A few of the specific points made (in no particular order):

All vehicles were deliberately simple, and each carried a set of spares, and each crew were trained in basic maintenance. If the vehicle broke down the crew were expected to fix it without aid, unless it was a serious breakage in which case the use of basic truck parts through the design meant the average truck garage would have a good chance of making a repair. If the crew called for assistance from Soviet equivalent of REME but it was found that the problem was of a type they should have fixed themselves, the crew faced disciplinary action.

All vehicles were designed to cross rivers. Small ones like BRDM, BTR or BMP were amphibious and would swim over, heavy vehicles like MBT were to drive on the river bottom using snorkel air feed for engine & crew. The presenter of the talk was a T-72 commander; he had driven through rivers which he said was scary the first time but after that just another manoeuvre. The intent was to have a force that could cross rivers at almost any point without waiting for bridging to be built, and to enable them to cross away from the extant bridges that would naturally be heavily defended.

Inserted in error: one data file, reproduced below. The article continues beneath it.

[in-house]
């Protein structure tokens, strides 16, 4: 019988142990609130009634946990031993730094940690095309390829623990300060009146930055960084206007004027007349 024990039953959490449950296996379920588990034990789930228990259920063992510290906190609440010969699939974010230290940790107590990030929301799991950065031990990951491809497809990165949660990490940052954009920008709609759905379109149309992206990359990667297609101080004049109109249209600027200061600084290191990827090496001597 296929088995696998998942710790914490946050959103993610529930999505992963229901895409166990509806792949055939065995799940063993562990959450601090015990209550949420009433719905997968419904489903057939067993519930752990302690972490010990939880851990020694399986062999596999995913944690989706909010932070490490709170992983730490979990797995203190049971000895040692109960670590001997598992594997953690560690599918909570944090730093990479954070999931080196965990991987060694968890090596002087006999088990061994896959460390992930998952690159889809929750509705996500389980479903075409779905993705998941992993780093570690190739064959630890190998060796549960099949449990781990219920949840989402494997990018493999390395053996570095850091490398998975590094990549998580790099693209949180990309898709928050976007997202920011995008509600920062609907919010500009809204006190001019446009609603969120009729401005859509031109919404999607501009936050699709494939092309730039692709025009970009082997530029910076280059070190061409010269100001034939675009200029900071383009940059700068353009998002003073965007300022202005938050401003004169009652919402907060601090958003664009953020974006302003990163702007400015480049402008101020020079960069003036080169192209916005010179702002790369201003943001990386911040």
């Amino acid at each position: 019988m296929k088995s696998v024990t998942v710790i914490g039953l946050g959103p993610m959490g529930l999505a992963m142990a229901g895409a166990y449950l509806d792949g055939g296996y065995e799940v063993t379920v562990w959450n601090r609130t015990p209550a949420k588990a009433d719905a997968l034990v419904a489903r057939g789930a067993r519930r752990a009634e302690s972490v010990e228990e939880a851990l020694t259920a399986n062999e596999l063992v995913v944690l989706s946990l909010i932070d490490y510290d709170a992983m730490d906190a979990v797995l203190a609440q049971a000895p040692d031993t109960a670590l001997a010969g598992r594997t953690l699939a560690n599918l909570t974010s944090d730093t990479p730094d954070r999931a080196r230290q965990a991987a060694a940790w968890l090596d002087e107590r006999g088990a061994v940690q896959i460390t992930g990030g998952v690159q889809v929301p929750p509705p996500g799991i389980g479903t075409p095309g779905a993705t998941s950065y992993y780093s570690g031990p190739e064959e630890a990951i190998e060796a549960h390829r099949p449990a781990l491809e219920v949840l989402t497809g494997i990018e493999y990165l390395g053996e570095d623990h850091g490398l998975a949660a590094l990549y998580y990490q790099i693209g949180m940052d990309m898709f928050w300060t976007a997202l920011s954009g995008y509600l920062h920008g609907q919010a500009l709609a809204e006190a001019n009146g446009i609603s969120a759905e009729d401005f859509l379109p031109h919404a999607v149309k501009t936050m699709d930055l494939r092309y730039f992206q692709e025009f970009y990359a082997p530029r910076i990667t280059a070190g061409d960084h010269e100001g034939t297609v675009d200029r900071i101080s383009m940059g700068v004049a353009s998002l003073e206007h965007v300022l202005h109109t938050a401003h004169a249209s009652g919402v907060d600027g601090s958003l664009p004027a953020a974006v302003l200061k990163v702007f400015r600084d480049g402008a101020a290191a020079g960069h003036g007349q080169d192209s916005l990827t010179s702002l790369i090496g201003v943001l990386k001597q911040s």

All vehicles carried collective NBC filtration so the crews could operate in shirtsleeves in contaminated areas.

All vehicles were (as far as possible) fully mechanical. Old fashioned mechanically metered diesel engines, mechanically operated transmissions etc. If electronics was necessary or an advantage it was 1950s vacuum tube (valve) technology. The reason was simple – the battle-plan as all Soviet forces knew started with salvo after salvo of nuclear warheads, big and small, and each zapped out EMP on detonation and a wave of gamma rays. Semiconductor devices fail under both of these; EMP protection and nuclear hardening at the time were iffy at best, and solid state equipment would probably not survive repeated EMP/gamma ray assault. Old fashioned valve technology has no susceptibility (except protecting capacitors from over-voltage spikes) so the Soviet kit would remain as reliable in a nuclear active environment as it was in peacetime. For things like gun-laying the gunners were taught use of graticules to cover if the basic fire control failed; all guns could be mechanically aimed & fired.